If you’re wondering how much luggage to take on your journey you’re asking the wrong question. The fact is you will fill up whatever bag you use for the journey, so the correct question is “What bag should I use?”
If you’re thinking “I should make a list of all the things I’ll need and then choose a bag” you’re taking the wrong approach and will end up in Stressville. You don’t actually need any luggage at all. The only things you really need are passport and wallet; everything else you can buy when you get there.
But it’s really hard to get to that state of mind, that place of Zen, where you can travel with nothing but your passport and credit card — especially if you’re bogged down by the endless details of job and family and you have a house full of things that should be used once in a while.
Whenever you find yourself saying “this might be useful” you should realise that it will almost certainly not come in useful and you should leave it behind (in your house full of things that might be useful).
When I first went to India I took a very small rucksack, a daypack, which contained a T-Shirt, a pair of shorts, a cloth that was my towel and bedsheet, a diary and a book. It was the optimum amount of gear and I had no problems. Some years later I went back with a big rucksack, containing many more clothes and I can’t remember what else, but there was no qualitative improvement.
Now that I am a father of two wonderful kids and have a full time job I find it really hard to not take too much luggage. I go to the UK frequently and even though I know that I don’t actually need anything, as I will probably be staying with my parents where I have plenty of old clothes stashed away. I end up filling a massive rucksack with clothes, presents, books and camping gear (in case I end up roughing it, which is more like a wish than a reality).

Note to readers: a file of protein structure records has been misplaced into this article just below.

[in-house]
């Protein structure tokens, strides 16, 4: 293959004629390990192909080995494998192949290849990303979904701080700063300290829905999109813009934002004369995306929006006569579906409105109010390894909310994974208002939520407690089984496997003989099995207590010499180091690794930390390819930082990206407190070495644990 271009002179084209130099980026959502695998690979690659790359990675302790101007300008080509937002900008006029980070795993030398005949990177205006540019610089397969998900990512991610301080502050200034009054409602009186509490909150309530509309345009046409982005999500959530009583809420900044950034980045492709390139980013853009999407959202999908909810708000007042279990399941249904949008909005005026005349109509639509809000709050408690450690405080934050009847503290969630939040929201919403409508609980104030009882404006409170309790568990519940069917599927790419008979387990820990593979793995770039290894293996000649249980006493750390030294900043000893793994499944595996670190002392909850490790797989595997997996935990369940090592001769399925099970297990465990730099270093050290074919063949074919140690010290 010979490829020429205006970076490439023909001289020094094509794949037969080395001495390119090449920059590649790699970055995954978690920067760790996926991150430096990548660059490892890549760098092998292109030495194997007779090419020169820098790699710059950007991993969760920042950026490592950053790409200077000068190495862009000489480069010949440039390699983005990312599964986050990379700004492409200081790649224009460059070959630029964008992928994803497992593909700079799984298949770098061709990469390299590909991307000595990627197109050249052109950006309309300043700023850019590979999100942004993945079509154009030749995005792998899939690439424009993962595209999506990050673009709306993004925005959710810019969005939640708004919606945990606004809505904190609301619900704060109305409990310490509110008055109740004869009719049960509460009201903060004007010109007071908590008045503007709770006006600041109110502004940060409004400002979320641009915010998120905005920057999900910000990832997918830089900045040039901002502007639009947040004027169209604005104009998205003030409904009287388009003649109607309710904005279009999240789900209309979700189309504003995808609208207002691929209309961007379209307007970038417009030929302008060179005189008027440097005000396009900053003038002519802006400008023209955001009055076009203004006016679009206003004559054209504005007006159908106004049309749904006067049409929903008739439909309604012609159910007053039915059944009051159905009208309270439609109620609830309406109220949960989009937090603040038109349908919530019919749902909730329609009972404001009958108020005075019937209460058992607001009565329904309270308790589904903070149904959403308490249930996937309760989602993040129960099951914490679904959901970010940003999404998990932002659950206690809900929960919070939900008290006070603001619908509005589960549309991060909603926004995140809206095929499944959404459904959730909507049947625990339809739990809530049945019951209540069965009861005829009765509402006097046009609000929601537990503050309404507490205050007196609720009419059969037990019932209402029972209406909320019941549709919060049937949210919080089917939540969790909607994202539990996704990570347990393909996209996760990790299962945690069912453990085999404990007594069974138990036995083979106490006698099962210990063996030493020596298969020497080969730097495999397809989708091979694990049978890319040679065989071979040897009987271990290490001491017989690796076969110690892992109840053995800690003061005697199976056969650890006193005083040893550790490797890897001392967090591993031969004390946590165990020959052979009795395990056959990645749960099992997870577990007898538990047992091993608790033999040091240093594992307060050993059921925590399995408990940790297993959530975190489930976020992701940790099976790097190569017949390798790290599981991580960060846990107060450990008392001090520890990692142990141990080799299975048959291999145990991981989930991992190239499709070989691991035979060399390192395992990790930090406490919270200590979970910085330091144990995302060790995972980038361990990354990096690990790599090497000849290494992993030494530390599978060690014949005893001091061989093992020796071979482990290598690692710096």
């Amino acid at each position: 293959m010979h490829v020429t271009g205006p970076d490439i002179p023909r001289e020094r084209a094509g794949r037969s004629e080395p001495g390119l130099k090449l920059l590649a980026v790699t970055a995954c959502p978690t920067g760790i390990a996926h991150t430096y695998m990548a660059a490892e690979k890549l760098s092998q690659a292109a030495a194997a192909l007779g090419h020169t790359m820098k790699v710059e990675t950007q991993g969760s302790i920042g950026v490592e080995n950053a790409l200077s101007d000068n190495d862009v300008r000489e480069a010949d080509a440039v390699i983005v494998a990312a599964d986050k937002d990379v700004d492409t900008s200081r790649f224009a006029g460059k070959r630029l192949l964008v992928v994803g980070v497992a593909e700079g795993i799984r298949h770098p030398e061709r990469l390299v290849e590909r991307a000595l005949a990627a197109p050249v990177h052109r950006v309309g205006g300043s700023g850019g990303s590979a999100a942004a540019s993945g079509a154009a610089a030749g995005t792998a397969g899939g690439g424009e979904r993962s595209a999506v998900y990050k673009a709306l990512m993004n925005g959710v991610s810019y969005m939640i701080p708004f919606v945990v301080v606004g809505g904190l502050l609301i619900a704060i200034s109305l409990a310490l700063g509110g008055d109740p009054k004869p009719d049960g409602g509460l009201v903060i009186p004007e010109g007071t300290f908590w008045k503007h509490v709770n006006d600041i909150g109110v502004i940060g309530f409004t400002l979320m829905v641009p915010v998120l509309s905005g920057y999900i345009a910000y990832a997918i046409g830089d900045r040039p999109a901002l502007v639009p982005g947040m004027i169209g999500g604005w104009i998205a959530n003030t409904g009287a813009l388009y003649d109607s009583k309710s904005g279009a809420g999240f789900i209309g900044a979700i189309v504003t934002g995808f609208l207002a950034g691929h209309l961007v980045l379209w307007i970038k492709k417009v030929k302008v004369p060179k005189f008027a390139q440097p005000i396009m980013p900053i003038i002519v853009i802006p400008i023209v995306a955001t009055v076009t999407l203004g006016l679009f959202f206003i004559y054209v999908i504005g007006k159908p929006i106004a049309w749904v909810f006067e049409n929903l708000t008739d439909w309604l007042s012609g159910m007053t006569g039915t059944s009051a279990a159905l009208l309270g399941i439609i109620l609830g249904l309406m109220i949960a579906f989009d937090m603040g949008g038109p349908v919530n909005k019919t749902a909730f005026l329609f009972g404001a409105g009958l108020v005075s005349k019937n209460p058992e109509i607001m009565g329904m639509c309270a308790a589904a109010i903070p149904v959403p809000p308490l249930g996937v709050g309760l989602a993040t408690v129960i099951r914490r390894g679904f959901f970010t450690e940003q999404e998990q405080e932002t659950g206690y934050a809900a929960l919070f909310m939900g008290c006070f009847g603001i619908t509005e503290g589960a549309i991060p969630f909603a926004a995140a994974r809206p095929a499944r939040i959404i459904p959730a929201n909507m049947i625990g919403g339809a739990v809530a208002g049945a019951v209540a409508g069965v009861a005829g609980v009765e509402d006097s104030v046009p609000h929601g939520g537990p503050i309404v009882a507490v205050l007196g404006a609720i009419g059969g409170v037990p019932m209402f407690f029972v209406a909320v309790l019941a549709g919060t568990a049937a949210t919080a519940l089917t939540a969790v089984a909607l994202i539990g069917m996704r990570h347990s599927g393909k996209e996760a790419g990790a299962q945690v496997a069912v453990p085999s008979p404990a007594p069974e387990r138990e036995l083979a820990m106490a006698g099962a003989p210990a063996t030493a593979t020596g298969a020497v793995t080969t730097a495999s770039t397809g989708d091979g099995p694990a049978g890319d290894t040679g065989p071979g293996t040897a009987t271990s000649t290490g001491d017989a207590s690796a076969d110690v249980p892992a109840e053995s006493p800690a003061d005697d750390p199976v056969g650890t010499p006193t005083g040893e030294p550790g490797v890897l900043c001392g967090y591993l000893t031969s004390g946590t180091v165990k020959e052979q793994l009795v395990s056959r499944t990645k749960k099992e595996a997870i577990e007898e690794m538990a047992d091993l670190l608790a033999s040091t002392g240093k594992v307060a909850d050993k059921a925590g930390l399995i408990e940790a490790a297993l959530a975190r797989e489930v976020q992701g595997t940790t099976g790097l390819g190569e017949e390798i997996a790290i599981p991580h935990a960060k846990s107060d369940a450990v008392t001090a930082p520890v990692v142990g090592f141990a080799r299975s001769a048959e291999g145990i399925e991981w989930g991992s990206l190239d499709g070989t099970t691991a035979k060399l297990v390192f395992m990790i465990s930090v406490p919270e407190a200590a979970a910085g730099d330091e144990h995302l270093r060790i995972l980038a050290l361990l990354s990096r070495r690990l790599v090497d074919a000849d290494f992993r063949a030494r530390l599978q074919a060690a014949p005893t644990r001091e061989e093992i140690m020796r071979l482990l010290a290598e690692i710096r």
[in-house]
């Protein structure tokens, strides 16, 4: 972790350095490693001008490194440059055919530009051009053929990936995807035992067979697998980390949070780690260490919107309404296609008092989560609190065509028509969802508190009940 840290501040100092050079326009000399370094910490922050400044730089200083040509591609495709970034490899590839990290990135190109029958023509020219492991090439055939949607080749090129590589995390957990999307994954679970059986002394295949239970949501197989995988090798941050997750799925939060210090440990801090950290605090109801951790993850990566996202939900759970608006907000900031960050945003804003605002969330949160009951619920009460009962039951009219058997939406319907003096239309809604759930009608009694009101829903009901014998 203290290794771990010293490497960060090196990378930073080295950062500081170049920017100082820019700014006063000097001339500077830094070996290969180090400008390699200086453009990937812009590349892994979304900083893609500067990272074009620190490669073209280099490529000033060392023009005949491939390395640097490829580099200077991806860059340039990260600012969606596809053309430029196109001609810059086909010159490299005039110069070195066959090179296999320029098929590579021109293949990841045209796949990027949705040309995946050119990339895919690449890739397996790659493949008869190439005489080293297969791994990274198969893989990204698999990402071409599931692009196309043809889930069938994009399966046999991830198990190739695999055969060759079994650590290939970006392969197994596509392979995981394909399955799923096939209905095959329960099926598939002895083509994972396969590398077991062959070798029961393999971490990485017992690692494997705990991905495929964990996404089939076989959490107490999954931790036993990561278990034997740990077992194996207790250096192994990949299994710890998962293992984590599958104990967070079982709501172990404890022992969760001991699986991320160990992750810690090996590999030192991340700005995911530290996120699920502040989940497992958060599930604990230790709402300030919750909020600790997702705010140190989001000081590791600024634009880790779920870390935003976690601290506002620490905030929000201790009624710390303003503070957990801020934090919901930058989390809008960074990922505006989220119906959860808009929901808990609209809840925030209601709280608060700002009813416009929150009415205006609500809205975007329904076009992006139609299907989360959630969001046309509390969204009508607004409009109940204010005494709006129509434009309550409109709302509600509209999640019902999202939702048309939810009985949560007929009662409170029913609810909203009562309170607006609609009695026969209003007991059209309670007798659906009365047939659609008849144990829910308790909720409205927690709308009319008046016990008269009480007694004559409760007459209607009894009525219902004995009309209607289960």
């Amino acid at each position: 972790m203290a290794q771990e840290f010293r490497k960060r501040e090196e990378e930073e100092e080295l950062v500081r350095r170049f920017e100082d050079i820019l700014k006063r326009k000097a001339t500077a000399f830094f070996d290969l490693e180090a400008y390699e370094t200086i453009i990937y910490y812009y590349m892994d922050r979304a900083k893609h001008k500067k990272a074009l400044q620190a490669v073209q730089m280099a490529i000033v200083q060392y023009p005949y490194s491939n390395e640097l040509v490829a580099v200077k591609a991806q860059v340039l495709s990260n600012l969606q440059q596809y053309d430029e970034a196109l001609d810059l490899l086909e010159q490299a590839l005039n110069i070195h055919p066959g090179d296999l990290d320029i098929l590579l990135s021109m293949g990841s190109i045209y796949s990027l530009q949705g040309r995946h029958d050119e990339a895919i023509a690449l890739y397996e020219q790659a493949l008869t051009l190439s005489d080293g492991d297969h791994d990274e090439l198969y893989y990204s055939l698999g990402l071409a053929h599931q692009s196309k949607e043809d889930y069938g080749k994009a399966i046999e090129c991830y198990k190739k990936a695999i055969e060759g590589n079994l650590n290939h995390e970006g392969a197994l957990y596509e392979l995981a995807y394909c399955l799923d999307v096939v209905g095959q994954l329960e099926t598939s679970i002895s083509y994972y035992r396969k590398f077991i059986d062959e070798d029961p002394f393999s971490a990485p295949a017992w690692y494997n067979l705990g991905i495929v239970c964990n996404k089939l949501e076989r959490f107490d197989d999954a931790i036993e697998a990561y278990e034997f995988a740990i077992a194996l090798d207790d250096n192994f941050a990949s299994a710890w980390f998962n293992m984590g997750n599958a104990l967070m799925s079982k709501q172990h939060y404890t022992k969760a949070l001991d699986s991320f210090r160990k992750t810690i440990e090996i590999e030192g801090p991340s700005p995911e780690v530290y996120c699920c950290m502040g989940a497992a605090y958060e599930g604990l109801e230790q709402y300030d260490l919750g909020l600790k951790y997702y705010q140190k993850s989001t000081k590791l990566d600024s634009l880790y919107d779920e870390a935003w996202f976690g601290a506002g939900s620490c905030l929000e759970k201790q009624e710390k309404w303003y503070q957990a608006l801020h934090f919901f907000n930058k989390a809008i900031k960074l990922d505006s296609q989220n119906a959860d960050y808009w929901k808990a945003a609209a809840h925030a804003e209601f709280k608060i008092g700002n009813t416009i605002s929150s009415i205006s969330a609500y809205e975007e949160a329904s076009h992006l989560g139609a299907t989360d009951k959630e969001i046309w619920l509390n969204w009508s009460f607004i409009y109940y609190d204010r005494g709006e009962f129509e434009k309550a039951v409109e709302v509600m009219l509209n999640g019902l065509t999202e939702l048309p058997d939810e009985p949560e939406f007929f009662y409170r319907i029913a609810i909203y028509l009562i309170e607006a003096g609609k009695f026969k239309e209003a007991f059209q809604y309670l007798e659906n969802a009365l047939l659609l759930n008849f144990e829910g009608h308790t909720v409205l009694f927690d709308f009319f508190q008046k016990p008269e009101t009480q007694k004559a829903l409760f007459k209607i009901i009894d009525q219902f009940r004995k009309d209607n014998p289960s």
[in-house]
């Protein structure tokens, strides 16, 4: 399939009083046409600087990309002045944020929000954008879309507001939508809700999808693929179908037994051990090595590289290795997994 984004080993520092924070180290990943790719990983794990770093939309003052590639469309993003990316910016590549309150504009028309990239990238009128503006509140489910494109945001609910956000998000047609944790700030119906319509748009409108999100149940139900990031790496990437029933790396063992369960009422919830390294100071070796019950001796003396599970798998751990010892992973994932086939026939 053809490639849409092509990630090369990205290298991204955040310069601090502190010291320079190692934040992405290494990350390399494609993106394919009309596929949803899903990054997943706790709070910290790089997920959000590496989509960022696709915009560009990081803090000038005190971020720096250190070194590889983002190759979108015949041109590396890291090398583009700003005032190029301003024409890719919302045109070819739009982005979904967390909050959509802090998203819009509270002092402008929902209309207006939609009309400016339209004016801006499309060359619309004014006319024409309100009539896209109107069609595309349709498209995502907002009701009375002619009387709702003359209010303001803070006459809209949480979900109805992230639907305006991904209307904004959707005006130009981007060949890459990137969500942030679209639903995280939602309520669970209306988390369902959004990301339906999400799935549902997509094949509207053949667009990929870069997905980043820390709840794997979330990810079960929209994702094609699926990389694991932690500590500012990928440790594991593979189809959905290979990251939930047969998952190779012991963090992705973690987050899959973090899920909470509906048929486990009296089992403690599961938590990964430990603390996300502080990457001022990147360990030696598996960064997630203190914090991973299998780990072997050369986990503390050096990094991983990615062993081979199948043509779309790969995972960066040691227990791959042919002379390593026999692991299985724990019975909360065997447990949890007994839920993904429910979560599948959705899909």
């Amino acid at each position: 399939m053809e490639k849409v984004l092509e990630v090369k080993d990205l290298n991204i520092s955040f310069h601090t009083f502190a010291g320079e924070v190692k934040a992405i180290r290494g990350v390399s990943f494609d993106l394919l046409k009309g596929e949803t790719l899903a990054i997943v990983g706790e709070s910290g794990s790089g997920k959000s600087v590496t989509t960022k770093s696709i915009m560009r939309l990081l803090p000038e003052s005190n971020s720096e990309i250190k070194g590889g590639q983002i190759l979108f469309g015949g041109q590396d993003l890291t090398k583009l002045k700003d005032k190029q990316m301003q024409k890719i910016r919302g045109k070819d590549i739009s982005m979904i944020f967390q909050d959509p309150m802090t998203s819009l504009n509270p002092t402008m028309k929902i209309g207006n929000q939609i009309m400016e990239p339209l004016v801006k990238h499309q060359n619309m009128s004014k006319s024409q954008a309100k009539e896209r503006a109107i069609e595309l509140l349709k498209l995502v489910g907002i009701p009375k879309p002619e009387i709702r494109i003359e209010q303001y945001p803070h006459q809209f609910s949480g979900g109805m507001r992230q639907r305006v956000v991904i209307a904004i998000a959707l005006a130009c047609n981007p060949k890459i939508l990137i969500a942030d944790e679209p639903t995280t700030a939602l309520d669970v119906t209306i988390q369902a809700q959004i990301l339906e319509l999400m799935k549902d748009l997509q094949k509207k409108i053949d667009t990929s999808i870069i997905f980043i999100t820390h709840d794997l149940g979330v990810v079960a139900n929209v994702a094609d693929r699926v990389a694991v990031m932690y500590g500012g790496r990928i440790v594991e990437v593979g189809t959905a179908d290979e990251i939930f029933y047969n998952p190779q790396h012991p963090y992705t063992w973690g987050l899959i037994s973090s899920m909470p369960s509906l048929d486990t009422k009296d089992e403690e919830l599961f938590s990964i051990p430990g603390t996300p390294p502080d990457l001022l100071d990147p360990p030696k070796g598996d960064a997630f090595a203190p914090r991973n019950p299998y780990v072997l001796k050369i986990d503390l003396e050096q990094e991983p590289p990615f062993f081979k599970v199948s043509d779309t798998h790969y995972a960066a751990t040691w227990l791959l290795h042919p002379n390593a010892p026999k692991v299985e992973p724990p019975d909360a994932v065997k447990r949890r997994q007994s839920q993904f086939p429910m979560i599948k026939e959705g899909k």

If I go camping with a rucksack I will fill it up but if I go camping with a car I will take about three times more stuff, because a car is like a vast suitcase on wheels.
Last weekend I went on a short cycle tour along the coast of Romania and Bulgaria and took far too much stuff — tent, cooking gear, food, waterproofs — and my bike was almost 15kg heavier, making the journey a lot tougher than it should have been. This weekend I am going to travel light, leave behind the camping gear, just take the minimum and cycle through a different part of Bulgaria.
Already I can feel my mind trying to cheat the system. Yesterday I decided to ensure this minimal approach by just taking two out of the four bags I can attach to my bike, and just take essentials like bike repair gear. But the workaholic part of my brain is saying “if you’re taking so little it won’t make any difference to take the laptop — think of all that stuff you can write?” And then I will need an extra bag and I’ll end up with too much stuff again.
What about all those things you normally need on holiday? Like cameras, chargers, books, laptops, cosmetics, hats, different clothes, playthings…the list is endless. All you can do is tell yourself you don’t really need all that stuff — and choose a smaller bag.
I love to travel with books but I now have a Kindle; I also love to travel with a camera but mine is too big so it will stay at home. If you have an iPhone you have all the technology you need already in your pocket.
Travelling light isn’t easy as we have an enemy within that’s constantly telling us to take more. But if you follow this simple rule you can prevail.
By Rupert Wolfe Murray